This Sunday, I am preaching on “Inconvenient Men.” Unbeknownst to me, my husband Kit masterminded this development, beginning with his Christmas present in 2012: Ralph Nader’s newest book, The Seventeen Solutions – Bold Ideas for Our American Future. I was like, “Ralph Nader? Really?” And he said, “It got great reviews.” I kind of shrugged and thought to myself, “Ah well, my husband’s Canadian.”
Six months later it came to my attention that the excellent documentary about Ralph Nader, An Unreasonable Man, was co-written and directed by a good friend of Neighborhood Church, Steve Skrovan. His film brings up the rear of a three-part social justice film series featuring Neighborhood Church directors. (We showed Trans by Chris Arnold in May, and Preacher’s Sons by C Reed in September). The church will screen An Unreasonable Man Saturday, January 18th at 7 p.m. and Steve will answer questions afterward.
After we scheduled this screening I thought of the Ralph Nader book I had little interest (to be honest) in reading, and decided this would make me read it, if I featured a sermon about Ralph Nader and Al Gore (who also has a 2013 book) the Sunday before the screening, and titled it “Inconvenient Men.”
Al Gore’s book, The Future, is highly inconvenient to read – it raises excellent points but is long and meandering. Nader, who gets right to his points, has written a succinct description of our country’s problems and how they could be addressed by regular citizens. And then I watched the film about Nader (a few days ago), which floored me: it describes his career and his infamous bid for US President in the year 2000. I remember it well, don’t you?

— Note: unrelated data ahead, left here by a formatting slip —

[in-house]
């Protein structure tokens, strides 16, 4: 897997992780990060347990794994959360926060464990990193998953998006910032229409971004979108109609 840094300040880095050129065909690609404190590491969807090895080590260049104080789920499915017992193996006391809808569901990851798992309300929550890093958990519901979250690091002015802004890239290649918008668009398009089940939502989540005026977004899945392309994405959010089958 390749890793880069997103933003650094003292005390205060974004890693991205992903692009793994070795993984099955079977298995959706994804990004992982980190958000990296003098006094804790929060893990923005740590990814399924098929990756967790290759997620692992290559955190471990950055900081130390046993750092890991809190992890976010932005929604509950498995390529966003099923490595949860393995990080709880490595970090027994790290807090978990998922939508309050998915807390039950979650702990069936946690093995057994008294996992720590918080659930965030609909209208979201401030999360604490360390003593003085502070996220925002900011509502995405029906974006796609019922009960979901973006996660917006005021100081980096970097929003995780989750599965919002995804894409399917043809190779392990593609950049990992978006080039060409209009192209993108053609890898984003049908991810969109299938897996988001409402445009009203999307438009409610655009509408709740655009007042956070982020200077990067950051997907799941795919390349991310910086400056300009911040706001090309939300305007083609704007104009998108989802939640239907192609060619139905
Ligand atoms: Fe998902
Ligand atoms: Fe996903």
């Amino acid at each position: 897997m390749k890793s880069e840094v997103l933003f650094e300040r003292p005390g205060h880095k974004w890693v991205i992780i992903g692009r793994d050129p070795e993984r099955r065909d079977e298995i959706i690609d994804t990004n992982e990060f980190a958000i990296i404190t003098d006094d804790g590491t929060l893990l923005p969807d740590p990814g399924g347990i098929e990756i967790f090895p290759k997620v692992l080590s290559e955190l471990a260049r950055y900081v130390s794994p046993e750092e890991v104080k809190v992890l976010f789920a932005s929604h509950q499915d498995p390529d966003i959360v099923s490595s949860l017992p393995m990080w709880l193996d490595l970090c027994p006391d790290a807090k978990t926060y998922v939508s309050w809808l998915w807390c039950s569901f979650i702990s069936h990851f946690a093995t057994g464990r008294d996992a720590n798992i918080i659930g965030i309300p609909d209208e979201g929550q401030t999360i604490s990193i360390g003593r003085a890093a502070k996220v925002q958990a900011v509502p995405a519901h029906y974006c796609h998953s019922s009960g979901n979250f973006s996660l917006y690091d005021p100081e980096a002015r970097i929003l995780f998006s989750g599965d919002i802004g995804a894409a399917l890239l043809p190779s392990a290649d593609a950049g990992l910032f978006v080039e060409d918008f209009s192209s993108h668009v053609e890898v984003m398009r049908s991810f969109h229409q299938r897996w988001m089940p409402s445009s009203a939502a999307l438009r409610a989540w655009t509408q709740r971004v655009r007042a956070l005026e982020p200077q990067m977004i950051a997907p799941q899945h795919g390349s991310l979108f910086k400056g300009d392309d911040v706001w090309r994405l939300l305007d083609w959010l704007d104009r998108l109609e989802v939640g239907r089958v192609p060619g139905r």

Speaking to my husband last night, I expressed my astonishment of how thoroughly Ralph Nader has been villainized by . . . by . . . pretty much everyone, and yet, he remains one of the last vestiges of worthy, embodied civic participation. Everything he has always stood for continues to call out the most troubling aspects of our times. In other words, Ralph Nader is not so easily written off, once a fuller picture of his story is presented, as An Unreasonable Man manages to do.
Kit chuckled a little devilishly, and said, “That’s why I gave you that book. So you’d do a sermon about it.”
Well played, Canadian spouse. Well played.
-Rev. Hannah Petrie